Kitty Hawk, CVW-5 Depart for Summer Underway Period
Story Number: NNS050525-13
Release Date: 5/25/2005 4:02:00 PM
From USS Kitty Hawk Public Affairs
YOKOSUKA, Japan (NNS) -- USS Kitty Hawk (CV 63), after completing almost two months of scheduled maintenance and three days of at sea training, departed its forward-deployed operating port of Yokosuka, Japan, May 23, for its summer underway period, along with embarked Carrier Air Wing (CVW) 5.
With a combined crew of approximately 5,300 Sailors from Kitty Hawk and CVW-5, the Navy’s only forward-deployed aircraft carrier team will spend the underway period conducting carrier qualifications, strike training, drills and exercises, operating in the 7th Fleet area of responsibility.
For CVW-5, the first order of business is carrier qualifications.
“Every air crew that hasn’t flown in the last 30 days needs to requalify to land on Kitty Hawk,” said Lt. Cmdr. Joe Girard, CVW-5’s landing signal officer.
“We need to have all of our air crews proficient at landing on an aircraft carrier.”
Carrier qualifications began May 23 and will continue until all of the air crews have requalified, said Girard.
“We grade every air crew on their landings and evaluate their flying skills,” he said. “If we judge them to be doing both safely, they are requalified.”
Carrier qualifications usually do not take very long for the air crews of CVW-5 to complete, said Girard.
“If conditions are right, we can get them done in just a matter of a few days,” he said.
According to Girard, these favorable conditions include nice, clear weather and seas that aren’t too rough, thus ensuring the flight deck will be steady.
For Kitty Hawk’s engineering department, the summer underway period will also feature plenty of tests and drills.
“Right away, we’ll be conducting online verifications and boiler flexes,” said Senior Chief Damage Controlman (SW/AW) David Singer, engineering department’s maintenance and materials management assistant.
Both of these tests are meant to ensure that Kitty Hawk’s boilers are in good shape, said Singer.
“Online verifications are preventive maintenance (PMS) on the boilers, while boiler flexes are tests of the automatic boiler controls to make sure they’re functional,” he said.
According to Singer, the PMS done during online verifications ensure the boilers are providing adequate steam to engineering’s propulsion plant control systems.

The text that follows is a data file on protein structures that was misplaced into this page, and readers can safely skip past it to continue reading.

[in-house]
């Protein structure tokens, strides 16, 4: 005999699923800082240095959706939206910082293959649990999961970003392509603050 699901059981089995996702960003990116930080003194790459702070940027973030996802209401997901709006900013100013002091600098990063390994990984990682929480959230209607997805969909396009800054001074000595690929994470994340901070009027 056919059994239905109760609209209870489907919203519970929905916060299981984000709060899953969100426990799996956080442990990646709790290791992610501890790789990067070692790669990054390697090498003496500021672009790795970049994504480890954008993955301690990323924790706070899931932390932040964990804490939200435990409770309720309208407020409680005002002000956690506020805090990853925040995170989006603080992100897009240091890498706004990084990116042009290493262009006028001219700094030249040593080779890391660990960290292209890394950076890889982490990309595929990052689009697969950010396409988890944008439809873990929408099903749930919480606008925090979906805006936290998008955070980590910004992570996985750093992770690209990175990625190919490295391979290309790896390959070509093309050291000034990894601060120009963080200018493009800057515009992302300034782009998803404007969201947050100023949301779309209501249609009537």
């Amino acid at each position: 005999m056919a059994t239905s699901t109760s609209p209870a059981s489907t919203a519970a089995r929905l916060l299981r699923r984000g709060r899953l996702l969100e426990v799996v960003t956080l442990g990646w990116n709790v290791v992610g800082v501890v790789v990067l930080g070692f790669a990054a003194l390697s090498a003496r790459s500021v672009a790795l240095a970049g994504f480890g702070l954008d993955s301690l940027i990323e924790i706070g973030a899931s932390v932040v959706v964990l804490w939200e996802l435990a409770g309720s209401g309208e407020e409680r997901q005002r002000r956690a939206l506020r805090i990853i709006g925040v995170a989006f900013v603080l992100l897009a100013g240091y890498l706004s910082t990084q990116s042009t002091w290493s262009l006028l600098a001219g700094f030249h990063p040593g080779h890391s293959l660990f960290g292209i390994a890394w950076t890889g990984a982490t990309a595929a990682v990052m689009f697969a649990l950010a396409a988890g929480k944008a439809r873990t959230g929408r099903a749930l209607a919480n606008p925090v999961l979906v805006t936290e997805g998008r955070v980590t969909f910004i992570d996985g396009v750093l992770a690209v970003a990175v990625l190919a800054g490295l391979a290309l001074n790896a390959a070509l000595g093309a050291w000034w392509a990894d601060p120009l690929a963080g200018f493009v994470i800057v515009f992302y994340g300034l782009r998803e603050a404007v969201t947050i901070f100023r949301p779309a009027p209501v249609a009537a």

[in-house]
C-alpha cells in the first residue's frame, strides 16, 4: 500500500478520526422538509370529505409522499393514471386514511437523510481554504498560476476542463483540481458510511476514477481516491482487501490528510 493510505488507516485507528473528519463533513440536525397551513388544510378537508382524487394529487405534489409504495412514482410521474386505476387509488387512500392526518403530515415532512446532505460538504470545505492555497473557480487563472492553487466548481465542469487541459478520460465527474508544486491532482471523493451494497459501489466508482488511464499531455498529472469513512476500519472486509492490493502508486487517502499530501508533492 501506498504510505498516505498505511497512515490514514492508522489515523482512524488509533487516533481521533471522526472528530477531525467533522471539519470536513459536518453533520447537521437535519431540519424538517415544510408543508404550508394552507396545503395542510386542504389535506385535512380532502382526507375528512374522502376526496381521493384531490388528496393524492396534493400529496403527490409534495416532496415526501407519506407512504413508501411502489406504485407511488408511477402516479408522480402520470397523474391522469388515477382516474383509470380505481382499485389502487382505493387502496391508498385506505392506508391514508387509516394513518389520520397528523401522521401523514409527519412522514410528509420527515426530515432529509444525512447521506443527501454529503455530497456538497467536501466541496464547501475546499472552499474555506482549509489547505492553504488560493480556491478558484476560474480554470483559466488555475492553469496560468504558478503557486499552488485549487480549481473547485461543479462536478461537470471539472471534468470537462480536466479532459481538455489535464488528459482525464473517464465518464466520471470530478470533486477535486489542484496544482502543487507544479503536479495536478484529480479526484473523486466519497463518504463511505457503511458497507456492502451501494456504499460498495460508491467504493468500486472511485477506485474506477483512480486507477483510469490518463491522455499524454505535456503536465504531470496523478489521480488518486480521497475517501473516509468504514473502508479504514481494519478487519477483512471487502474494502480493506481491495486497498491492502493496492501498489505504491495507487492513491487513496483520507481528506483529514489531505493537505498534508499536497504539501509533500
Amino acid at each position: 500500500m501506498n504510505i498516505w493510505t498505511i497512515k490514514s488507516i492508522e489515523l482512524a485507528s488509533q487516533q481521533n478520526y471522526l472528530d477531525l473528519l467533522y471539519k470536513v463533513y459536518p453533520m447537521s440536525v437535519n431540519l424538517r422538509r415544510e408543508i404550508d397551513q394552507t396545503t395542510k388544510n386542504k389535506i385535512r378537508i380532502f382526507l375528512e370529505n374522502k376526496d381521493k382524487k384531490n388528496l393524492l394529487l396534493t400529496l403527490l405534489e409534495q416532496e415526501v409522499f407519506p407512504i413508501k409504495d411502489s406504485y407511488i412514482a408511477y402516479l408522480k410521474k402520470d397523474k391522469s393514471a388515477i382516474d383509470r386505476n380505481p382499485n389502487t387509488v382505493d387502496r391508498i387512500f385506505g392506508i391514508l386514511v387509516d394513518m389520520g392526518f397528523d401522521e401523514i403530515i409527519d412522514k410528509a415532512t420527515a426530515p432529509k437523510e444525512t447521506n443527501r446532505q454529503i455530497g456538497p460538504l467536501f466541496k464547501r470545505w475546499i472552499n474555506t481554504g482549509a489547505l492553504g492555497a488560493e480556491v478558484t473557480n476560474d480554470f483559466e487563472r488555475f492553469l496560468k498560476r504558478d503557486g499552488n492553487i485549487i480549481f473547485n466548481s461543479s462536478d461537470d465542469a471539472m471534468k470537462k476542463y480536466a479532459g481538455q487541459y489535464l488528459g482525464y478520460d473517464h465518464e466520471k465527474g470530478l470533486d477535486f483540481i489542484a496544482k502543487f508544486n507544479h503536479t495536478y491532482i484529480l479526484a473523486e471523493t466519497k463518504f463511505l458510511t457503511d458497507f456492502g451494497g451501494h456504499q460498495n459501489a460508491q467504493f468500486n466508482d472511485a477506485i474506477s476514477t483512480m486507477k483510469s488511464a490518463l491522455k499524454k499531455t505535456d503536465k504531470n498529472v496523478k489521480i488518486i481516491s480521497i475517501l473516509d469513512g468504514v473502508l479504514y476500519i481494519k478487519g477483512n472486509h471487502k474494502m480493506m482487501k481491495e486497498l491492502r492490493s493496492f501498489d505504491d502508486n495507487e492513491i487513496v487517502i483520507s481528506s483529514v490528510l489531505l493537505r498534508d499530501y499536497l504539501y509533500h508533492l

Throughout the underway period, engineering will also conduct drills dealing with damage control issues, said Singer.
“We’ll have emergency casualty control, general quarters and main space fire drills,” he said. “All of these drills should go smoothly because most of our Sailors are quite familiar to the process.”
For combat systems department, the summer underway period will be used to make sure all of their systems are functioning properly.
“We’ll test weapons systems and make sure they are all performing as they should, make sure our radar is operating well, and ensure our computer networks are ready for upcoming exercises,” said Cmdr. Jon Lundquist, Kitty Hawk’s combat systems officer. “We also have a team from Naval Air Warfare Center’s aircraft division examining our precision approach landing system.”
Also ahead for this underway period is the carrier's planned participation in Exercise Talisman Saber ’05, jointly sponsored by the U.S. Pacific Command and Australian Defense Force Joint Operations Command. Scheduled to occur in June in Australia’s Shoalwater Bay Training Area near Rockhampton, the exercise will focus on improving interoperability between the two nations.
The Kitty Hawk Strike Group is the largest carrier strike group in the Navy and is composed of the aircraft carrier Kitty Hawk, CVW-5, the guided-missile cruisers USS Chancellorsville (CG 62) and USS Cowpens (CG 63), and Destroyer Squadron 15.
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